Are you paying too much for your internet?

How fast do you really need to go?

For some time in London I have been paying a non insubstantial sum every month to have 200meg fibre broadband c/o Virgin Media. Great!!

You’d think so wouldn’t you? Soaring download speeds (albeit still apparently measly but practically irrelevant 10meg upload) so impressive they can run hugely expensive ad campaigns featuring the likes of Usain Bolt and others to remind us just how fast it is. But with ever increasing costs each month, the question is, do we actually need it?

Yep, this is me talking. A person who runs a Cloud based software company…and works from home quite a lot and who uses the internet for far too much of the day.

I mean really? Yes. It’s a question worth asking.

Well, many people will be surprised by the fact that despite all that big broadband capacity (a bit like some 100GB+ data limits on your mobile phone contract) most of the capacity will never, ever be used.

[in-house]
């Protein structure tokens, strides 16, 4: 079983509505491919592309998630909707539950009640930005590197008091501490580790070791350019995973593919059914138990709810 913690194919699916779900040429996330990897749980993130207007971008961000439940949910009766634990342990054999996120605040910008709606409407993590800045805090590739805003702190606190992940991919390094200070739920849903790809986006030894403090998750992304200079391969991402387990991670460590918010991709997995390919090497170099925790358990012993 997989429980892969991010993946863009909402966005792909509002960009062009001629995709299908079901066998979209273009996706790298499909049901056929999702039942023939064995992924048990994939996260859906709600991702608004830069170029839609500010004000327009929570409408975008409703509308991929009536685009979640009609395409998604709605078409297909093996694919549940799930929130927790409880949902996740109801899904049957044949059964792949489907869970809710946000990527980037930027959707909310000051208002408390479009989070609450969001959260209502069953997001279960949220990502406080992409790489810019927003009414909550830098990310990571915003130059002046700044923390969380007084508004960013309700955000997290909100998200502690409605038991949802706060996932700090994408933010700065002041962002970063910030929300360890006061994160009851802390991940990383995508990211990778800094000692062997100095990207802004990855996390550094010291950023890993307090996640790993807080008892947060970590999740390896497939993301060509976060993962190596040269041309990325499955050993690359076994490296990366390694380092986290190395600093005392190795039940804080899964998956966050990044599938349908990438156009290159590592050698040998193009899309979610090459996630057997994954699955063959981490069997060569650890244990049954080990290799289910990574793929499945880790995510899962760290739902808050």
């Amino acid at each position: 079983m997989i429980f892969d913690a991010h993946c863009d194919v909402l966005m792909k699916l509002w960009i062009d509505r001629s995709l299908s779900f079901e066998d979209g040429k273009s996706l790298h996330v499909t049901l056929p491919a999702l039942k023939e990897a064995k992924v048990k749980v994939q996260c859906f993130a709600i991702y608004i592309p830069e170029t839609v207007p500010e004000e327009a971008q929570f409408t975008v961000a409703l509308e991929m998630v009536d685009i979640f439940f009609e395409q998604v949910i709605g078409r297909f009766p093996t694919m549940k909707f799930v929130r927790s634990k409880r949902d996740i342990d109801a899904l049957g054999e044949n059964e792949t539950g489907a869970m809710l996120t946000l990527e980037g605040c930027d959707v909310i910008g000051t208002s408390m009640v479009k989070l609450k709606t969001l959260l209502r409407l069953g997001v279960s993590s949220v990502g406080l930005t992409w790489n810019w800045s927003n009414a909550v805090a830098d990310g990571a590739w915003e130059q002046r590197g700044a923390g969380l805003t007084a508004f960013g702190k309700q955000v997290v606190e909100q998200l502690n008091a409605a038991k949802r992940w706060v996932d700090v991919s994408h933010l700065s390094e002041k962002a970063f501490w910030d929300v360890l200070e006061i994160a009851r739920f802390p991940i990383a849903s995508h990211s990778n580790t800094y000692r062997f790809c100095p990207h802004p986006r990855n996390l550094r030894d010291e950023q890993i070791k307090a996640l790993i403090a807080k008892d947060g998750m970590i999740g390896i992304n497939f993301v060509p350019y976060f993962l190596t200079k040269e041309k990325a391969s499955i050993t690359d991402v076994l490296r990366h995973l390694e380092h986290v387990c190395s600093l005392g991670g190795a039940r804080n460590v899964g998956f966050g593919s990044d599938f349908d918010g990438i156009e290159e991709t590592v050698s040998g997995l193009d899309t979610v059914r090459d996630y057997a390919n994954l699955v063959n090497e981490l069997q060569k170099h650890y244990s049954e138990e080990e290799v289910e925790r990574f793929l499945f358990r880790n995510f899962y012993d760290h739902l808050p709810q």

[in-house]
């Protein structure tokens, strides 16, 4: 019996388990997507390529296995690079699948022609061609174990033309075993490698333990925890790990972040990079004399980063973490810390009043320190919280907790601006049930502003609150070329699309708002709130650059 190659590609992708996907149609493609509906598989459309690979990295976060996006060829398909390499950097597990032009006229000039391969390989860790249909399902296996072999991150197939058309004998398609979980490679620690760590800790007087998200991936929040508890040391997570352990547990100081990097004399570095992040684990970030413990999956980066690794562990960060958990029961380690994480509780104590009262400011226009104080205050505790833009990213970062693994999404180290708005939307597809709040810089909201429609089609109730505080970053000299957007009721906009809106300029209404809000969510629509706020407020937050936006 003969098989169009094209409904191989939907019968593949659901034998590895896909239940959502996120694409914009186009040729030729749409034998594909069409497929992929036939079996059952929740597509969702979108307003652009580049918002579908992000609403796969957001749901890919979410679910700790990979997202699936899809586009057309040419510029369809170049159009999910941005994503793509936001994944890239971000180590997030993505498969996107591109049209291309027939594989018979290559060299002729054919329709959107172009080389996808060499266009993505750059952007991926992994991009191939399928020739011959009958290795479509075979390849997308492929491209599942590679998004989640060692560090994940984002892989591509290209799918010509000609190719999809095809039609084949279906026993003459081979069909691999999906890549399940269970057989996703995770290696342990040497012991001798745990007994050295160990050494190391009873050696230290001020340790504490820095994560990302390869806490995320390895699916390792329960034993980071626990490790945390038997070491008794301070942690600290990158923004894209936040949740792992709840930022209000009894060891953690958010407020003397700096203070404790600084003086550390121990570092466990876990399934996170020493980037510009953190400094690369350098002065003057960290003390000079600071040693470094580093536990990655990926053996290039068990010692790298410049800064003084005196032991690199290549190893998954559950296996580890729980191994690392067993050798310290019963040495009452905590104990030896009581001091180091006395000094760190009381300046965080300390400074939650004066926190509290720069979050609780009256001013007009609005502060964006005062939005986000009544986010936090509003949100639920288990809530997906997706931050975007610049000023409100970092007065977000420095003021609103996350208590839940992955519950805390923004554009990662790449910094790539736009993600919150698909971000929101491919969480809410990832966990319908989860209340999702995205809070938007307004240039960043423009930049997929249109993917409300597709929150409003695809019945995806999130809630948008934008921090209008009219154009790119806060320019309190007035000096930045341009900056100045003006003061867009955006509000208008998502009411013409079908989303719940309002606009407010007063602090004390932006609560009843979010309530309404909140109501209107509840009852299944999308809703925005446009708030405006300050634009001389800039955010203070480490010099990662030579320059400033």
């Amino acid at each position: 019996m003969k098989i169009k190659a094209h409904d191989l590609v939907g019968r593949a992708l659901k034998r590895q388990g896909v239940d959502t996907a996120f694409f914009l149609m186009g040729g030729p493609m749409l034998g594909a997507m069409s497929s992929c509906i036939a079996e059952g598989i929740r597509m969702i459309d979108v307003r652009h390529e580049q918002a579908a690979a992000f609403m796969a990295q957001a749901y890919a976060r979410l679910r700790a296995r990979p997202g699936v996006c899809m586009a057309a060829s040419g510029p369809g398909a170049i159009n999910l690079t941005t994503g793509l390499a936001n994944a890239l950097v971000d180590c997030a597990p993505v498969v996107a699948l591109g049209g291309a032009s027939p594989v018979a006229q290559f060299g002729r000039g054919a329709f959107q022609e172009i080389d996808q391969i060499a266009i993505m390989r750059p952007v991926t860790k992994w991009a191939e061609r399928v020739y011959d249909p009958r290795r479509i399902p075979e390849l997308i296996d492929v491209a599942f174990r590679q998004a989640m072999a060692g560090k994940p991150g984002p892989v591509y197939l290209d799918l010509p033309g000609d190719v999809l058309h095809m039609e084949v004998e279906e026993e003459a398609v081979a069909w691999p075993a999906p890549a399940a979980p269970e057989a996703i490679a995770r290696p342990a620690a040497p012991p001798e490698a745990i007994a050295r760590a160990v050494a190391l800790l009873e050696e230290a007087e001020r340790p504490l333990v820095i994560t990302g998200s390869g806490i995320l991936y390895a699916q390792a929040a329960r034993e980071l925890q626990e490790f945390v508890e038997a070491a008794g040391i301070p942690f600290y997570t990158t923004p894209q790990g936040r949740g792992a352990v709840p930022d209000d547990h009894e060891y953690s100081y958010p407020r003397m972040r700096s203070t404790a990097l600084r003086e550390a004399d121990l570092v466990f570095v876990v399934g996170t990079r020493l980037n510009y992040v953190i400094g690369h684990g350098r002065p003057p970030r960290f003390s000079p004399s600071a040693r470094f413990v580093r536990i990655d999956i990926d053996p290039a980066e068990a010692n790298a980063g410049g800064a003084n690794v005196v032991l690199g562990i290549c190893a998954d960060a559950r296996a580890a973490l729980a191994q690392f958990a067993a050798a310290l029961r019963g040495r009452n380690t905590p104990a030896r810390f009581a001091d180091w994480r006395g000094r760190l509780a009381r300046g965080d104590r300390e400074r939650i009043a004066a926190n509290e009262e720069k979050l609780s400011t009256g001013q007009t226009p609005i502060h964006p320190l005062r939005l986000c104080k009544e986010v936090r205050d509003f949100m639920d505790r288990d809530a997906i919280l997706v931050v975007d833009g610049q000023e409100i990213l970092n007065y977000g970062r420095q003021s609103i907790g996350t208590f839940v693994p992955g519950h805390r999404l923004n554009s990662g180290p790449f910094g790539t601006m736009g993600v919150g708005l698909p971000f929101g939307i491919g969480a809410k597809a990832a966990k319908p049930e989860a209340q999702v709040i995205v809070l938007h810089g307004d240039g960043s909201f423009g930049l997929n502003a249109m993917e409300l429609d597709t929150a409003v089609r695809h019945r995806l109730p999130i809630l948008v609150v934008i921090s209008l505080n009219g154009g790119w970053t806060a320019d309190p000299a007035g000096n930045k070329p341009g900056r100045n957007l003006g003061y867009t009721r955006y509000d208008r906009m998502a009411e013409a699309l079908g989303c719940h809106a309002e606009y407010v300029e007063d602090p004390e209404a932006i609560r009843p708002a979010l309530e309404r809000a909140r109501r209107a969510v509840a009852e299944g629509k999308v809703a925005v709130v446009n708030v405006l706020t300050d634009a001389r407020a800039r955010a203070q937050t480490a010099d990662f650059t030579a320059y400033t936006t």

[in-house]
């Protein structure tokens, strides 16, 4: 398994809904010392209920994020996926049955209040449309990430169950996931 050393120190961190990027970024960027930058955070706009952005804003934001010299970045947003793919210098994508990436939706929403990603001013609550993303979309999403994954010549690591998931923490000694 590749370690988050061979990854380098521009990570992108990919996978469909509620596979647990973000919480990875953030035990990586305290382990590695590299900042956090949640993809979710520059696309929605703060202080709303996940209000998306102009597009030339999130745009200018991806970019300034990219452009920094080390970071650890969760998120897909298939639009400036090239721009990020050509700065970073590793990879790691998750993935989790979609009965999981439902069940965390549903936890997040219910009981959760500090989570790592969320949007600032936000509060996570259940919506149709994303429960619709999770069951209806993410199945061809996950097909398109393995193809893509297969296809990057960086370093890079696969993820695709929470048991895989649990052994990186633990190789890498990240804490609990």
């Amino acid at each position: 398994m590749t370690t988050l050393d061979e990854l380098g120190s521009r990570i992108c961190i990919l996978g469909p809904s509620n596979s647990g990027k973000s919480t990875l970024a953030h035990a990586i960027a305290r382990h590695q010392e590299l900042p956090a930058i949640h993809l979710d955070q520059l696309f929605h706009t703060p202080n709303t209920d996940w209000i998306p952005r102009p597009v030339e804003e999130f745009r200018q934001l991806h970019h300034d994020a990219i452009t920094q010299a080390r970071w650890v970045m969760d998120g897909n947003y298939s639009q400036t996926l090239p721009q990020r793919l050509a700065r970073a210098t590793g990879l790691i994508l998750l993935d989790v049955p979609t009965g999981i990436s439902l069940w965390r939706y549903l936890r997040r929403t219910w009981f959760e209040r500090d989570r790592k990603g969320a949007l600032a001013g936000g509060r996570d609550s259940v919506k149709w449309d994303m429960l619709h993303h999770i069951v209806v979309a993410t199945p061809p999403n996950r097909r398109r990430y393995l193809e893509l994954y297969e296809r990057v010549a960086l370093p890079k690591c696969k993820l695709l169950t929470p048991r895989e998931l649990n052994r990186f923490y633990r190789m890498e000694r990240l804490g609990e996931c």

Sure for those of us who in the past have struggled to use (let alone share) iPlayer on a 2meg rural ADSL connection we appreciate the need for decent broadband bandwidth. Think of it as a water pipe — at a constant pressure (akin to the speed of electricity) the bigger the pipe, the more water. More bandwidth, more data = faster internet. All sounds positive but actually how much do you need to do what you do online?

Well here’s a handy guide:

General web surfing, email, social media 1 Mbps
Online gaming 1–3 Mbps
Video conferencing 1–4 Mbps
Standard-definition video streaming 3–4 Mbps
High-definition video streaming 5–8 Mbps
Frequent large file (video) downloading 50 Mbps+

Interesting huh? So at a real high point if there are four people simultaneously watching HD movies on Netflix or similar content that’s about 36meg. So what about the other 164? Pretty much wasted….

As we went in the past from 70 to 100 to 200meg broadband (OK from 10 to 40 made a big difference but there was less “on” the internet back in the day) I certainly recall there being no evident benefit, it just sounded good, felt better…but as for tangible improvement in service / use? No, not really.

Except we’re still paying for it…. #justathought

Check your bills.


By Hugh Scantlebury - Director